The journal of design and manufactures
[Original papers:] Specimen of scarlet cloth, by Messrs. R. S. Davies and Sons, of Stonehouse Mills, Stroud, Gloucestershire., p. 170
170 Specimen of Scarlet Cloth. "1st. The course should be such as at once to place the knowledge on a good elementary basis, and at the same time be obviously progressive ; and as far as possible, rendered interesting by the application of principles to examples. "2d. And which is in a measure involved in the first, geometrical knowledge up to a certain point should be systematically incorporated with the elemen- tary tuition, so as to familiarise the mind with proportion and exact form at the outset of its studies. "3d. Whenever there is a choice of teachers, let aptitude to allure to study and awaken a love of excellence in the pupil's mind be the cardinal point guiding the selection. "4th. It should be a paramount object with the conductors and teachers to keep principles and the ulterior objects of the art constantly in view; and plain lectures, in which works of art were analysed and explained, and the peculiar effects of form, grouping, and light and shade in nature, and on cognate subjects, brought clearly before the pupils, would be of the highest value." SPECIMEN OF SCARLET CLOTH, By Messrs. R.. S. Davies & Sons, of Stonehouse Mills, Stroud, Gloucestershire. The above specimen, which has been transmitted through Mr. Levers, of 8 %asinghall Street, agent to Messrs. R. S. Davies and Sons, was exhibited in Class XIL of the Great Exhibition, and has received an award of the Prize Medal for the excellence of the fabric and the brilliancy and intensity of the colour, upon which it is unnecessary for us to comment.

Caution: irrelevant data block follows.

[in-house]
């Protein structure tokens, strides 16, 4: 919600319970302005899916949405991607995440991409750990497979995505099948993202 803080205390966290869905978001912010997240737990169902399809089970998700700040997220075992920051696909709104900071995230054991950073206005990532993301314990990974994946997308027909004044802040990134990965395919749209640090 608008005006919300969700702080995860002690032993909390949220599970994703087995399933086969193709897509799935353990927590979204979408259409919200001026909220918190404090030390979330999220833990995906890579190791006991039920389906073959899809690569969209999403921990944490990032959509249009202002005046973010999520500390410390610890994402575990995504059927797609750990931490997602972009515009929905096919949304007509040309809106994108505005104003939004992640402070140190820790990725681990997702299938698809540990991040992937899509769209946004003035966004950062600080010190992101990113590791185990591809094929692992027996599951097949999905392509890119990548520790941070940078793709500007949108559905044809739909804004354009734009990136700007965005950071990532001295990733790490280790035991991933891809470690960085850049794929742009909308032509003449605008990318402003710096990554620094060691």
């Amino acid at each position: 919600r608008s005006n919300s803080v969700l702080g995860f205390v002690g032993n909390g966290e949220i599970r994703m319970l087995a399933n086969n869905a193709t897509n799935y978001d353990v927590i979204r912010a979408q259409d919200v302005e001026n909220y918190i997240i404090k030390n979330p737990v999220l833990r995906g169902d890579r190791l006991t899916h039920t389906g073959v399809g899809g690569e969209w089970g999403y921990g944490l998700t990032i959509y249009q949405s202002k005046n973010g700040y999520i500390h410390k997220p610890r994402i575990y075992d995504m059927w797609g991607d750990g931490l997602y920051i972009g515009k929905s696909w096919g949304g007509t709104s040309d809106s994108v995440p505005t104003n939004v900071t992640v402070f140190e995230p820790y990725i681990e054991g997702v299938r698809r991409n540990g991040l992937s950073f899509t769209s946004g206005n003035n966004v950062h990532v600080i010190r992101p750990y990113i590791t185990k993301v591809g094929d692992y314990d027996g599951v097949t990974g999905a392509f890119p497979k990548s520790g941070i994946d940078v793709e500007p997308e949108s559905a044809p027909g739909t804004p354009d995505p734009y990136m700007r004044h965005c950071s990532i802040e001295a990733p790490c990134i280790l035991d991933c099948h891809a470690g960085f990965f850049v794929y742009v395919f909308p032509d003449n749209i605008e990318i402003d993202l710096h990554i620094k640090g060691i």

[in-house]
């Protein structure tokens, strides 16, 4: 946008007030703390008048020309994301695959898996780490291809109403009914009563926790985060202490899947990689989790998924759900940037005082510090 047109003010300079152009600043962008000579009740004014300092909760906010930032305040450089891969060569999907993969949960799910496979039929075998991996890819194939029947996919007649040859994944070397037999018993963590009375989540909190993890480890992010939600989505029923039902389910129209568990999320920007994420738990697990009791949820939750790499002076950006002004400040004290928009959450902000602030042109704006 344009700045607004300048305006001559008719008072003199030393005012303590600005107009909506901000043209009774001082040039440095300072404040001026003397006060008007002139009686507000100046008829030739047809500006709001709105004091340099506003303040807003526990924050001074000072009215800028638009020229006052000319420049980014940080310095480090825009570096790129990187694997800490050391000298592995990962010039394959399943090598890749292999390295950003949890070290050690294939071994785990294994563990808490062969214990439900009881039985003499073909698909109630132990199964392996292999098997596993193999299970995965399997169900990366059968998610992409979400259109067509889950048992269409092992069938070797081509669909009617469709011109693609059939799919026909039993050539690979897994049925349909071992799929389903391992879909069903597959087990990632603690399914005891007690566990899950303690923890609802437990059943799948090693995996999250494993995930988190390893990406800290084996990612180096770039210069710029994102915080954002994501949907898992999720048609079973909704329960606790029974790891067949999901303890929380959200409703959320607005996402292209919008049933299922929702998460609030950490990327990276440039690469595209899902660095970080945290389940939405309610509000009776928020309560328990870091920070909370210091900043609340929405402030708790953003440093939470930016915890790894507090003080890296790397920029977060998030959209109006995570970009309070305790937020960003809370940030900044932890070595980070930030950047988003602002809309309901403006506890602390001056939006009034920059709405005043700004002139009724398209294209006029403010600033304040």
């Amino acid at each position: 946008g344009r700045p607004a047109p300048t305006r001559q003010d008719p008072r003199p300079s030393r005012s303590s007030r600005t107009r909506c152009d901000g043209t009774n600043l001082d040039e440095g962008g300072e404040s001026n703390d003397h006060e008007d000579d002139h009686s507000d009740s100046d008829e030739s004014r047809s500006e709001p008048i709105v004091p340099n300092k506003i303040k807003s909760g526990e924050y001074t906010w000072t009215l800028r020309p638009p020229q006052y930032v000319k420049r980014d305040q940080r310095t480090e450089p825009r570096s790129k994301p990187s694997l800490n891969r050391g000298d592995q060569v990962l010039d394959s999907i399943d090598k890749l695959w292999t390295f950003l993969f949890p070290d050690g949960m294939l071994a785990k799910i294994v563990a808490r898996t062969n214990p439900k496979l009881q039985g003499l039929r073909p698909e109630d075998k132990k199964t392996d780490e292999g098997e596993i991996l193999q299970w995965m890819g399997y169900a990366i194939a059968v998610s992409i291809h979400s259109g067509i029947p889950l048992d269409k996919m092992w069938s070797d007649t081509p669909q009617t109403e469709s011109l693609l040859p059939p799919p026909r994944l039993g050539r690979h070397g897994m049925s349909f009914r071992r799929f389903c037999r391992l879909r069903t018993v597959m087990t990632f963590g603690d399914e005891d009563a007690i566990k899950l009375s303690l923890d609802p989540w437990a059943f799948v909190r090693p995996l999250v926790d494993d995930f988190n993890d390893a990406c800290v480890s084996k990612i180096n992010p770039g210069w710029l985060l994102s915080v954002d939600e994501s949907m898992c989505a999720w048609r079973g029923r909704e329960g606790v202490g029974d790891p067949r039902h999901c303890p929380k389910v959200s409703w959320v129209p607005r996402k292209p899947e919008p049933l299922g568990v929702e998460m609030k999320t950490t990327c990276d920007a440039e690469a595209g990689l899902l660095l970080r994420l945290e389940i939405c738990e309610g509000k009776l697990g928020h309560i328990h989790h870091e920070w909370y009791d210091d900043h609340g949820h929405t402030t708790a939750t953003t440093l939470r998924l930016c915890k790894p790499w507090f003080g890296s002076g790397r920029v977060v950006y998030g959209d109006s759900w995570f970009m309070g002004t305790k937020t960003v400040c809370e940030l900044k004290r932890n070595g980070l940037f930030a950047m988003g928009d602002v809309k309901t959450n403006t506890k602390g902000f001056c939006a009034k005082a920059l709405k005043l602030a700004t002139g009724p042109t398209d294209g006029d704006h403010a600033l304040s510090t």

Based on the date of publication, this material is presumed to be in the public domain.| For information on re-use see: http://digital.library.wisc.edu/1711.dl/Copyright